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24: "10:00 pm - 11:00 pm"

Illustration for article titled 24: "10:00 pm - 11:00 pm"
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Illustration for article titled 24: "10:00 pm - 11:00 pm"

You'd think it would be second nature for people by now, especially people on action series that have a history of busting out bad scenes as soon as the last crisis is averted: never, ever relax. President Taylor makes the mistake of informing her bed-ridden husband (who appears to be A-OK, so huzzah for Henry) that their troubles are over, and even as she says it, we knows she's wrong. While Ethan tells her of Senator Mayer's murder and the manhunt for Jack Bauer currently in progress, those of us watching at home know things are a lot more serious than just a dead politician and a rogue ex-agent. There's a bio-weapon being moved into Washington DC tonight, for reasons that are rapidly coming in to focus; and what's worse is that Jon-motherfuckin-Voight is is the crazy bastard in charge.

I haven't really talked about Voight yet—keep getting distracted by other things—but he's been great for the show ever since his official debut a few weeks (hours?) back. Tonight was no exception, and it featured one of my favorite Voight scenes yet, with Hodges arguing to the Starkwood board of directors that it's time to take charge and stand up for their rights in the face of government oppression. He doesn't come out and suggest a coup or anything, but he clearly wants Steps To Be Taken, and with the bio-weapon about to arrive, it looks like he has a way of making his staircase to power a reality. Voight looks like a wax sculpture these days, his face permanently locked into a blank, jowled stare, and his eyes with all the warmth of your dead grandfather; he's the strongest villain the series has had in years.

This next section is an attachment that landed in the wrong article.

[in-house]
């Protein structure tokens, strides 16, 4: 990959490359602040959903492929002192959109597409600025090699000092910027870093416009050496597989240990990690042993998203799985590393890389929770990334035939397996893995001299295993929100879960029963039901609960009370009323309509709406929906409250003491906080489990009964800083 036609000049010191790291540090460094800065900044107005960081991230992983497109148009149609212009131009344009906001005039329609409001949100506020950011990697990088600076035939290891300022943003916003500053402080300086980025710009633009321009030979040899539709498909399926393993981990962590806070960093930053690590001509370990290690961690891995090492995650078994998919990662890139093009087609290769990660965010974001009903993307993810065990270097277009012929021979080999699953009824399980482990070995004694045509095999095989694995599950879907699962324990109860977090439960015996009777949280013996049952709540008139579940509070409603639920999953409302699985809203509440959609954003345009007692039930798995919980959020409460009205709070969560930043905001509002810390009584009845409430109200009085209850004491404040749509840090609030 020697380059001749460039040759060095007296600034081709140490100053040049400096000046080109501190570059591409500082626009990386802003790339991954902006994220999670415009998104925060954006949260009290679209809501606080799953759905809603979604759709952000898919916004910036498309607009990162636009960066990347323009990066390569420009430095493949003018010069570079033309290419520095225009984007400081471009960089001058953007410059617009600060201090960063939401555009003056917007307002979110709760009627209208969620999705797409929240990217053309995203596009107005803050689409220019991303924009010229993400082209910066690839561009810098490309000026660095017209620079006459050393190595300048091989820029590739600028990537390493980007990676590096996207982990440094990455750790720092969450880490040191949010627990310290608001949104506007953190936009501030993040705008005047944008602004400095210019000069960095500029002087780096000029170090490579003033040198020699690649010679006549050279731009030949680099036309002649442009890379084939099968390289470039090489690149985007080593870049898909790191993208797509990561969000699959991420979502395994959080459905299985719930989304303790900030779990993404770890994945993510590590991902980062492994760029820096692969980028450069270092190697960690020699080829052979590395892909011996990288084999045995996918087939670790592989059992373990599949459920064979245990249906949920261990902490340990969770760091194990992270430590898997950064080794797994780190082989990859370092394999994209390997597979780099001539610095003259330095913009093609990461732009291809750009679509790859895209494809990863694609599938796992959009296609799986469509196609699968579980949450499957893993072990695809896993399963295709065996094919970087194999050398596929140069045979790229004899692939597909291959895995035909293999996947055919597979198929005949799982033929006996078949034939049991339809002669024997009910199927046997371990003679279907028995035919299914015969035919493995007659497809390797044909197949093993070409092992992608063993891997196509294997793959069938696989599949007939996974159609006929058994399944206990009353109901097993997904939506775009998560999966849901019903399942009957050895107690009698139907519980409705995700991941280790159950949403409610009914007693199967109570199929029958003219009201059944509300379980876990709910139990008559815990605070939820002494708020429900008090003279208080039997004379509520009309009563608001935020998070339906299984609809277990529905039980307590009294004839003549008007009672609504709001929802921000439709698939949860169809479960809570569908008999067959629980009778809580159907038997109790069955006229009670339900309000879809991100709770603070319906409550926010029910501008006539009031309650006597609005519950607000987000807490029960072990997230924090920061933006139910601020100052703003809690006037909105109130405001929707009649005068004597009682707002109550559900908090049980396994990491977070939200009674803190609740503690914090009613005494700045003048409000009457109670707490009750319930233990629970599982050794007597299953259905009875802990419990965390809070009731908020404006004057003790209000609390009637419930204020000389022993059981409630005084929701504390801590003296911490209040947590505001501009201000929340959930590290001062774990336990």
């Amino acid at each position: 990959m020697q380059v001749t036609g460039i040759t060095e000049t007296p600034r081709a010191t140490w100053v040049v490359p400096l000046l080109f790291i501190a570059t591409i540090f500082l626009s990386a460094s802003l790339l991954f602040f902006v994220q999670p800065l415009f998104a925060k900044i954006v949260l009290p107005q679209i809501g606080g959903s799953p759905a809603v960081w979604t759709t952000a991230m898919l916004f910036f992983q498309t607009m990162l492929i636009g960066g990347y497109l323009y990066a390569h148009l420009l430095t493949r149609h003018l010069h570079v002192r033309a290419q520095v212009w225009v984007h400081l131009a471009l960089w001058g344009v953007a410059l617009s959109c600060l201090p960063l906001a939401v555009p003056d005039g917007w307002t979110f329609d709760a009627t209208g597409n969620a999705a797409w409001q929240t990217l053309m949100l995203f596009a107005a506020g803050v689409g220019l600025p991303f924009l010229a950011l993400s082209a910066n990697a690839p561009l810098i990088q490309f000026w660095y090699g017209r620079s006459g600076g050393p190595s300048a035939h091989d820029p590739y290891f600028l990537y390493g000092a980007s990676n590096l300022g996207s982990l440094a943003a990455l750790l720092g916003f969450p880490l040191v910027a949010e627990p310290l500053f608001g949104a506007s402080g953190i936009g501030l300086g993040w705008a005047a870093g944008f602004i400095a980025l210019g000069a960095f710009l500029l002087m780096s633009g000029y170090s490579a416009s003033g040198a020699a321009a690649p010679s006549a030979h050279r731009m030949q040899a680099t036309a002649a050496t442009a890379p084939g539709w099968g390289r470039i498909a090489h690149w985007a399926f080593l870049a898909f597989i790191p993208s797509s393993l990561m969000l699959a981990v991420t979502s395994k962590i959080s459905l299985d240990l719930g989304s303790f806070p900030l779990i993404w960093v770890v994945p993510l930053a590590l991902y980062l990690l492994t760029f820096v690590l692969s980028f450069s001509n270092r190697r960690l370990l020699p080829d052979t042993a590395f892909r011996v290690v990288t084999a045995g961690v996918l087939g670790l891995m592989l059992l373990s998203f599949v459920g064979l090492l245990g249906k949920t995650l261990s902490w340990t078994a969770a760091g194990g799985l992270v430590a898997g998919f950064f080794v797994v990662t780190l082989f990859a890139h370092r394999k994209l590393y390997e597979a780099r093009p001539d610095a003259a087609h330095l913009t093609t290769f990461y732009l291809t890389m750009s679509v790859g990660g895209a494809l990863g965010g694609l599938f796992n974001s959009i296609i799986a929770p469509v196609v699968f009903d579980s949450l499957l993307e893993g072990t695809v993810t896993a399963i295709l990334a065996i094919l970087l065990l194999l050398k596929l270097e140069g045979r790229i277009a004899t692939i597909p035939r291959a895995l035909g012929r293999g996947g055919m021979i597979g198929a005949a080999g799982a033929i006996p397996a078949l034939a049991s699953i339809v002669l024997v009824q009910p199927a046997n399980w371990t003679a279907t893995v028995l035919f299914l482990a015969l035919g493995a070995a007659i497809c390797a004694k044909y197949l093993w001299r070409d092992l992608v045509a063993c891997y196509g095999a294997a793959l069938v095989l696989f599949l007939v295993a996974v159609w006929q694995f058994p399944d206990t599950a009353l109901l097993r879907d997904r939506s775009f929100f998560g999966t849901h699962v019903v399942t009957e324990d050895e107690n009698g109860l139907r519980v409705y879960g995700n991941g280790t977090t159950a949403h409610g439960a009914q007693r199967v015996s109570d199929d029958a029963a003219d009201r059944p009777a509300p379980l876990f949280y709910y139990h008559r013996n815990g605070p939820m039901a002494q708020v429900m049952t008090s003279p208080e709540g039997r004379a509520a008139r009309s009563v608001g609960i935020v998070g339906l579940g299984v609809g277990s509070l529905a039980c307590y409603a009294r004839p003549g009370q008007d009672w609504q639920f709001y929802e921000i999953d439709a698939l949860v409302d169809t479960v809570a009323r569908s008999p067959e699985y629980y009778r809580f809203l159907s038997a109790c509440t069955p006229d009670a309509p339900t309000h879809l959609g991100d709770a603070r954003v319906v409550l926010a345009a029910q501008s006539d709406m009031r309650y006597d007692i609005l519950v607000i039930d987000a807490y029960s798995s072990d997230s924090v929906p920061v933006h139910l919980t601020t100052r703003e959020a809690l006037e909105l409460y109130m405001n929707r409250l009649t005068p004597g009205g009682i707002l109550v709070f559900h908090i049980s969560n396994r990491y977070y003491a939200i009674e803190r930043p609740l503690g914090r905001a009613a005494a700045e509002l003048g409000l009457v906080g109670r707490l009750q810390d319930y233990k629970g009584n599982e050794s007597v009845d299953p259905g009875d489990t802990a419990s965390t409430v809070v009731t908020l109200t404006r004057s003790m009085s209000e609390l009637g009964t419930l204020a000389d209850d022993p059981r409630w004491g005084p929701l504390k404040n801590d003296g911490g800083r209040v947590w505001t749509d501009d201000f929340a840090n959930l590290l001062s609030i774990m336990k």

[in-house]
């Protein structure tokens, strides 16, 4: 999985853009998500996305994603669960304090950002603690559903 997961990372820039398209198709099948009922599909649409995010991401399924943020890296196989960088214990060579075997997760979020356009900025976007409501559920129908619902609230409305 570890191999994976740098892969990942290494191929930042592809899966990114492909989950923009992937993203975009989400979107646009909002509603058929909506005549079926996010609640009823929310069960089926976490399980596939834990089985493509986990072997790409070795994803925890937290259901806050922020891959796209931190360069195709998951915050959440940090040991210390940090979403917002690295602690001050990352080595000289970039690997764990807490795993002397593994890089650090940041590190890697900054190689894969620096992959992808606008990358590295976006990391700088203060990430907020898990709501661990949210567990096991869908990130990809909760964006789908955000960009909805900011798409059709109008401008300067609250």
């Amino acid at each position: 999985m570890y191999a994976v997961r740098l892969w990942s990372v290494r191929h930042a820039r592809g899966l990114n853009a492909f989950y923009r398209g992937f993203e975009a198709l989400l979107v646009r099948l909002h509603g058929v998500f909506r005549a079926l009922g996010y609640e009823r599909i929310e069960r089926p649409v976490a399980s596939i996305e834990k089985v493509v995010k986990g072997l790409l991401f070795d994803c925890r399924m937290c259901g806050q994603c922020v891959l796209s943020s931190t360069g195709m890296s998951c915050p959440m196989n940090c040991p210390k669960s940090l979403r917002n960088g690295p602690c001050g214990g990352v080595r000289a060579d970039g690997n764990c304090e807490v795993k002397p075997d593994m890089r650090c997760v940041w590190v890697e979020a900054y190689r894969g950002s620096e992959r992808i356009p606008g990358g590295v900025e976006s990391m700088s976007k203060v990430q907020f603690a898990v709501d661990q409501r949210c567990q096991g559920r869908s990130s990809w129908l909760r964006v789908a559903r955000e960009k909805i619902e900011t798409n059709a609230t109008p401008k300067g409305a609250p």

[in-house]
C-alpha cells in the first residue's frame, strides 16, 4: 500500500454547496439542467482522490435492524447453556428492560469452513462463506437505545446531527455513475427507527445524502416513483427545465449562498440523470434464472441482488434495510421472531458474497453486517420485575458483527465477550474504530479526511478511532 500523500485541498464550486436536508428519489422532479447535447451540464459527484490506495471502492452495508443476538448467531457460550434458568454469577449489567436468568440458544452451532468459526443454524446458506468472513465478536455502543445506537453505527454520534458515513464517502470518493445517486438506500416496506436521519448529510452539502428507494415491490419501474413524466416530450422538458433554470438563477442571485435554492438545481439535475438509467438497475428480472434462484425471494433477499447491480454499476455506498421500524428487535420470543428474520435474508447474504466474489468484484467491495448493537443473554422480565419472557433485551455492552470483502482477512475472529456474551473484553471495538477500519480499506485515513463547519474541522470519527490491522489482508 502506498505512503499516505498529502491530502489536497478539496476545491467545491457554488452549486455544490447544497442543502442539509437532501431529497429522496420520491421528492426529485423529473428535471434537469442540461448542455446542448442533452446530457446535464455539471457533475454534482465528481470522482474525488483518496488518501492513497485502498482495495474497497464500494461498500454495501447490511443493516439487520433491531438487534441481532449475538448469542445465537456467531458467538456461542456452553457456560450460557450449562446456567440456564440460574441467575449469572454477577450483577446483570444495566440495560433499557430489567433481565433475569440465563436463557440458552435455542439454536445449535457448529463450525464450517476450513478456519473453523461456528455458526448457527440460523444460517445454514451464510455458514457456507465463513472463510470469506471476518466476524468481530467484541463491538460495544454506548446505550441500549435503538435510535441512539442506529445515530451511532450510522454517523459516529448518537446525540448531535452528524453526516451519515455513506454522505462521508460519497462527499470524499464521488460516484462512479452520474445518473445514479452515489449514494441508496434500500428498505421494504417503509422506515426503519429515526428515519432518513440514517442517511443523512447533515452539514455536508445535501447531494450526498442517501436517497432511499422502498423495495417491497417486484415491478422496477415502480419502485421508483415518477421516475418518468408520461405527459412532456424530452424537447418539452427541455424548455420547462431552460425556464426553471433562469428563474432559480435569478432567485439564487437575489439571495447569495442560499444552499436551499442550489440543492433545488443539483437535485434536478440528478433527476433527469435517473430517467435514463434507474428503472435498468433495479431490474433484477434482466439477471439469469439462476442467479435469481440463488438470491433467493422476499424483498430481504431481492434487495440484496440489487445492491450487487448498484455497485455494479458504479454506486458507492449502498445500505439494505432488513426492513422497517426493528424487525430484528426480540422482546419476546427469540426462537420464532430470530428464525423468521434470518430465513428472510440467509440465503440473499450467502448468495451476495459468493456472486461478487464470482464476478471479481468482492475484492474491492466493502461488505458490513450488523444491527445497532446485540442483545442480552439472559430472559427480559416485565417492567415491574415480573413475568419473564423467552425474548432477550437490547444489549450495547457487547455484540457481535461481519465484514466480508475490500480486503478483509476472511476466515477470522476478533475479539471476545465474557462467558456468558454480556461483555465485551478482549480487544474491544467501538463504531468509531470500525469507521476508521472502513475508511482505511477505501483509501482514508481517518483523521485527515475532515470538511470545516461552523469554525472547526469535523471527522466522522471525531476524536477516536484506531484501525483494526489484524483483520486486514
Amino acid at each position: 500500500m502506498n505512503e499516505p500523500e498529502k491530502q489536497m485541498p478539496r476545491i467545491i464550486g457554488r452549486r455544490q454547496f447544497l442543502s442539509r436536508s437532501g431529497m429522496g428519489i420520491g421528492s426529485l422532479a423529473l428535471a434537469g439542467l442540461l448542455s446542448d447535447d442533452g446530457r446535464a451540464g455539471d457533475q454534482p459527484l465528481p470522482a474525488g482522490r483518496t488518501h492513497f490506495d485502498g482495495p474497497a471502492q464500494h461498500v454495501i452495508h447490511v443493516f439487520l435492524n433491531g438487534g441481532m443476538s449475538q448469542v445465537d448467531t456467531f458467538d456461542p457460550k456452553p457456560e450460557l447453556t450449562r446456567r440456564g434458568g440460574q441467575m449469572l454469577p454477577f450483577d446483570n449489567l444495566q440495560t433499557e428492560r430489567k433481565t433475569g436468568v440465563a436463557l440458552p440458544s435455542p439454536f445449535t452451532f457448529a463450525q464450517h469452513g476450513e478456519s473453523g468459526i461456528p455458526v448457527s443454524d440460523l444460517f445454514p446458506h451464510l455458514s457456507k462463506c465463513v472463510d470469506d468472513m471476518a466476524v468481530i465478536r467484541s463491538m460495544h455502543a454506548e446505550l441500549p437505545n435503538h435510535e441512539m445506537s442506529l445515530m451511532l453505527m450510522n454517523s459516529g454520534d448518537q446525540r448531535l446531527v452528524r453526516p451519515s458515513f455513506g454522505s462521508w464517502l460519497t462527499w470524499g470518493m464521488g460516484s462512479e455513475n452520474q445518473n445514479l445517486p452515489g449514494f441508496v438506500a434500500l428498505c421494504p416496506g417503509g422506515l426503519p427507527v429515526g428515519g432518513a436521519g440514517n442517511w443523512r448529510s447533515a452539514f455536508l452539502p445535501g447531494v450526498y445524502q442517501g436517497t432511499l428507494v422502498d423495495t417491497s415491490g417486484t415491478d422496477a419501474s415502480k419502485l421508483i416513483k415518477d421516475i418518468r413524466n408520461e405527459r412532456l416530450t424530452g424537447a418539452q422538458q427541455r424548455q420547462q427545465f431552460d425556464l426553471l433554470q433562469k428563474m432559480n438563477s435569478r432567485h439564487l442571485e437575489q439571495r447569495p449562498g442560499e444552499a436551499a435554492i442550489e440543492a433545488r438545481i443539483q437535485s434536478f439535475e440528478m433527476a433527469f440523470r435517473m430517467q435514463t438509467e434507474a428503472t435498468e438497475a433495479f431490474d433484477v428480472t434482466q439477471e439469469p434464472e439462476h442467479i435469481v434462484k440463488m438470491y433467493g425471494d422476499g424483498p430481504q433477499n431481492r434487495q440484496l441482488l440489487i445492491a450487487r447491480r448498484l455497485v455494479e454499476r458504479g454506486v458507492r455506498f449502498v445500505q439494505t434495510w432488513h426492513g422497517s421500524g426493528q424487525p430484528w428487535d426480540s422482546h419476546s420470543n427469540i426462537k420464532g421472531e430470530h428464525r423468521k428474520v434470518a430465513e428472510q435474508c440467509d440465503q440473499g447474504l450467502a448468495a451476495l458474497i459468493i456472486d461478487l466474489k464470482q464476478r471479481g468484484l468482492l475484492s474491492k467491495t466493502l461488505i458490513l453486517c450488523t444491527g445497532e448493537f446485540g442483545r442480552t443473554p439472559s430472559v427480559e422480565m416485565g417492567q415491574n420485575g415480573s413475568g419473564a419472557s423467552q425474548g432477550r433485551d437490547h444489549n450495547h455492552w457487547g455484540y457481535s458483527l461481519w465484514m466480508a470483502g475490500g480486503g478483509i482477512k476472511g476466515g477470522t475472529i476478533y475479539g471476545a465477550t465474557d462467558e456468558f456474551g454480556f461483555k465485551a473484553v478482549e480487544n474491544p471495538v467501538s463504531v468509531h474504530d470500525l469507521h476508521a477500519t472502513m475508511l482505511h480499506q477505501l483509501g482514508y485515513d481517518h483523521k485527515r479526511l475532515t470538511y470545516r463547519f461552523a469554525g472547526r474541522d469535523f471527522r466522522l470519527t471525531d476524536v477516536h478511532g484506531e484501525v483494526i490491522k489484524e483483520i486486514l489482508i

"10:00 pm - 11:00 pm" had Hodges' plans move inches (hell, maybe even a whole foot or two) closer to completion, despite Jack and Tony's best efforts. Those efforts made up the bulk of the episode's strongest scenes, with the two heroes out-manned and out-gunned at the Port of Alexandria, trying to steal a cargo container away before the bad guys can grab it. A (sort of) innocent guard gets involved when Jack grabs him to break into the Port's computer system; Jack finds a password protected manifest, and he starts asking questions that the guard, Carl, is more than happy to answer. Turns out Carl made a deal with some guys he thought were just smuggling in electronics; his wife's pregnant (with twins, no less), and he needs the money for medical bills. Too bad that it's less electronics and more WMDs that's getting smuggled. Jack convinces Carl that he has to keep playing along with the bad guys—he does this in typical Jack fashion, by raising the growl on his voice a couple notches and doing that "I'm not blinking because if I do I'll kill somebody" face. Carl is terrified, and insists Jack promise he'll be okay; it's a promise Tony (and we) assume is just for appearances, but that might not be the case. Maybe Jack took a bit more from Sen. Mayer's place than the next plot point.